1 Chr. 3:10 The son of Solomon was Rehoboam, Abijah his son, Asa his son, Jehoshaphat his son, 11 Joram his son, Ahaziah his son, Joash his son, 12 Amaziah his son, Azariah his son, Jotham his son, 13 Ahaz his son, Hezekiah his son, Manasseh his son, 14 Amon his son, Josiah his son. 15 The sons of Josiah: Johanan the firstborn, the second Jehoiakim, the third Zedekiah, the fourth Shallum. 16 The descendants of Jehoiakim: Jeconiah his son, Zedekiah his son; 17 and the sons of Jeconiah, the captive: Shealtiel his son, 18 Malchiram, Pedaiah, Shenazzar, Jekamiah, Hoshama and Nedabiah; 19 and the sons of Pedaiah: Zerubbabel and Shimei

Then there are matches between both gospels for the next two generations: Shealtiel and Zerubbabel, but then the lists divide again. Matthew lists nine individuals between Zerubbabel and Joseph the stepfather of Jesus, while Luke counts twice as many (18) and none of names are the same in either list.

Matthew

Shealtiel

Zerubbabel

 

 

 

 

 

 

 

 

 

Abiud

Eliakim

Azor

Zadok

Achim

Eliud

Eleazar

Matthan

Jacob

Joseph

Luke

Shealtiel

Zerubbabel

Rhesa

Joanan

Joda

Josech

Semein

Mattathias

Maath

Naggai

Esli

Nahum

Amos

Mattathias

Joseph

Jannai

Melchi

Levi

Matthat

Heli

Joseph

As you can see, it all becomes very complicated very quickly. So is there a solution? Some people teach Matthew’s account lists the genealogy of Jesus’s stepfather, Joseph, while Luke’s account gives Jesus’s lineage through Mary his physical mother. That may very well be true, but I think a much more important question is to examine the purpose the genealogies serve in both gospels.

Why don’t Mark or John include a genealogy of Jesus in their books? Because it wasn’t necessary for their purposes. A genealogy wouldn’t have advanced their stories. They are included in Matthew and Luke because the genealogies do support the purposes of their gospels. What is their purpose?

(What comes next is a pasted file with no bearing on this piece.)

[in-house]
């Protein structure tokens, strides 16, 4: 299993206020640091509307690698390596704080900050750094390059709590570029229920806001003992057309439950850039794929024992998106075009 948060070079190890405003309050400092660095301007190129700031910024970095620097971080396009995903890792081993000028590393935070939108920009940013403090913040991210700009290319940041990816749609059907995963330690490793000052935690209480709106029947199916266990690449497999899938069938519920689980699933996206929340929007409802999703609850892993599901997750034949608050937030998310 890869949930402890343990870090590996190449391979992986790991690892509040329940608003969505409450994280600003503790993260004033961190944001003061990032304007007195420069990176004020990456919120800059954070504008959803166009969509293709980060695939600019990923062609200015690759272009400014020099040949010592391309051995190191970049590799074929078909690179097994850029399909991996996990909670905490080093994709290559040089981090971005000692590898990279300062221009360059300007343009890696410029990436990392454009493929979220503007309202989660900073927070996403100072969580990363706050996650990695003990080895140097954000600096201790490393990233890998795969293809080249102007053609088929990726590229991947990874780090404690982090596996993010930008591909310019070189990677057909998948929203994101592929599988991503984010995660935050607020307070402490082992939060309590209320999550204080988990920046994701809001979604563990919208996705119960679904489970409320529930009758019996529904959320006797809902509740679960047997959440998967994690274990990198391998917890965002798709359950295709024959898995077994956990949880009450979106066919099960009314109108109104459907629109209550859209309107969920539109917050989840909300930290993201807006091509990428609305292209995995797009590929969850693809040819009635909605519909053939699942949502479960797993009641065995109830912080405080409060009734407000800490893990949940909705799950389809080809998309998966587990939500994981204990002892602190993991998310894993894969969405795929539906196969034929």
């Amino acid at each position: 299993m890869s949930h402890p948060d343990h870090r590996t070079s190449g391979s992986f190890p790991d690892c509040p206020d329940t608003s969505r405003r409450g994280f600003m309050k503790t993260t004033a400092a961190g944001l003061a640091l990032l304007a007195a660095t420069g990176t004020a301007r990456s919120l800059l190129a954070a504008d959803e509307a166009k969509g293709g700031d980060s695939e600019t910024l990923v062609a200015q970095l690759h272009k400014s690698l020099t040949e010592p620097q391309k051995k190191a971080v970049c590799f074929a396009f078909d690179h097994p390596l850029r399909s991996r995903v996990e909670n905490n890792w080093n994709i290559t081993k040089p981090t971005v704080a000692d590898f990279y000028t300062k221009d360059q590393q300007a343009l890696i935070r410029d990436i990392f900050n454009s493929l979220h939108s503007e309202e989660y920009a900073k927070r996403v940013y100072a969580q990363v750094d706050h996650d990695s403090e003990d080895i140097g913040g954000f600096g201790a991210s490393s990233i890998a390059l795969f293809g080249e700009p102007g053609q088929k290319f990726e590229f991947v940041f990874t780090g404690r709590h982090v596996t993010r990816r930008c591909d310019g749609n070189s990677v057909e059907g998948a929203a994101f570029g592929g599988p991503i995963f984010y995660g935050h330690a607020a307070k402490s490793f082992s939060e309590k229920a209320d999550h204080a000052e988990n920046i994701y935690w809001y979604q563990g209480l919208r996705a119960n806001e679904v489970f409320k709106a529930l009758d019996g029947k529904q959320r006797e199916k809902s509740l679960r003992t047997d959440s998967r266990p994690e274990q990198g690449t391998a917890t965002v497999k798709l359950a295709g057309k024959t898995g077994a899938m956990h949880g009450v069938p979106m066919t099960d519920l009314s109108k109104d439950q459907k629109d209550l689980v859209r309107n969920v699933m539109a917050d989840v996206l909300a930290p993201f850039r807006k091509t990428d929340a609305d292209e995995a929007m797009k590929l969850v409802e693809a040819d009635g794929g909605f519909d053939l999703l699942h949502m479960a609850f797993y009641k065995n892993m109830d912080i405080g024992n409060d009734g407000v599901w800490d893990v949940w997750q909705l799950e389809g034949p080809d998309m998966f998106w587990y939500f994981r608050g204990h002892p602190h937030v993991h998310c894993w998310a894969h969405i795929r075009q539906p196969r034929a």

The first purpose for both Gospels is obvious. It seems the critics of Christianity attacked the legitimacy of the faith by attacking the legitimacy of Jesus’s birth (see Origen, Against Celsus, 1.32). For example, the Jews taught Jesus was the illegitimate son of a Roman soldier named “Pandera” or “Panthera” (a pun on the Greek word for virgin, “Parthenos.” See b. Shabbat 104b).  Matthew’s solution is to associate Mary with the four other women who had “tainted” backgrounds (See Countdown to Christmas – part 2). Luke’s solution is to trace the actual lineage of Jesus back to Adam “the son of God.”

Secondly, Matthew wants his readers to see Jesus as the “son of David,” the legitimate heir to the throne and as the Messiah, the promised Christ. Luke is far more interested in showing Jesus as the savior of the world – of all nations and peoples – again by portraying Jesus as the son of Adam, the son of God.

Why is all of this so important? Because nothing in the Bible is trivial. By spending our time studying the genealogies of Jesus we learn three things. First, from Matthew’s “14 generations, 14 generations, 14 generations,” we learn Jesus is the promised son of David, the Messiah. Second from the inclusion of the women in Matthew’s family tree of Jesus, we learn God loves everyone no matter what their background or race or gender. Finally, from the inclusion of the genealogies in the gospels, we can trace God’s eternal plan through each generation, back to the beginning, to the very creation of his first children. God’s eternal desire has been to save us through the gift of his Son and our Savior.

 

 

[1] Arni and Admin are only mentioned in Luke

[2] Is it possible Sala and Salmon are the same man?

[3] Are Asaph (Mt.) and Asa (1 Chr.) the same?

[4] According to 1 Chronicles, Matthew skips Joash, Amaziah, and Azariah between Uzziah (or Ahaziah) and Jotham.

[5] Are Asaph (Mt.) and Asa (1 Chr.) the same?

[6] According to 1 Chronicles, Matthew skips Joash, Amaziah, and Azariah between Uzziah (or Ahaziah) and Jotham.

[7] Arni and Admin are only mentioned in Luke

[8] Is it possible Sala and Salmon are the same man?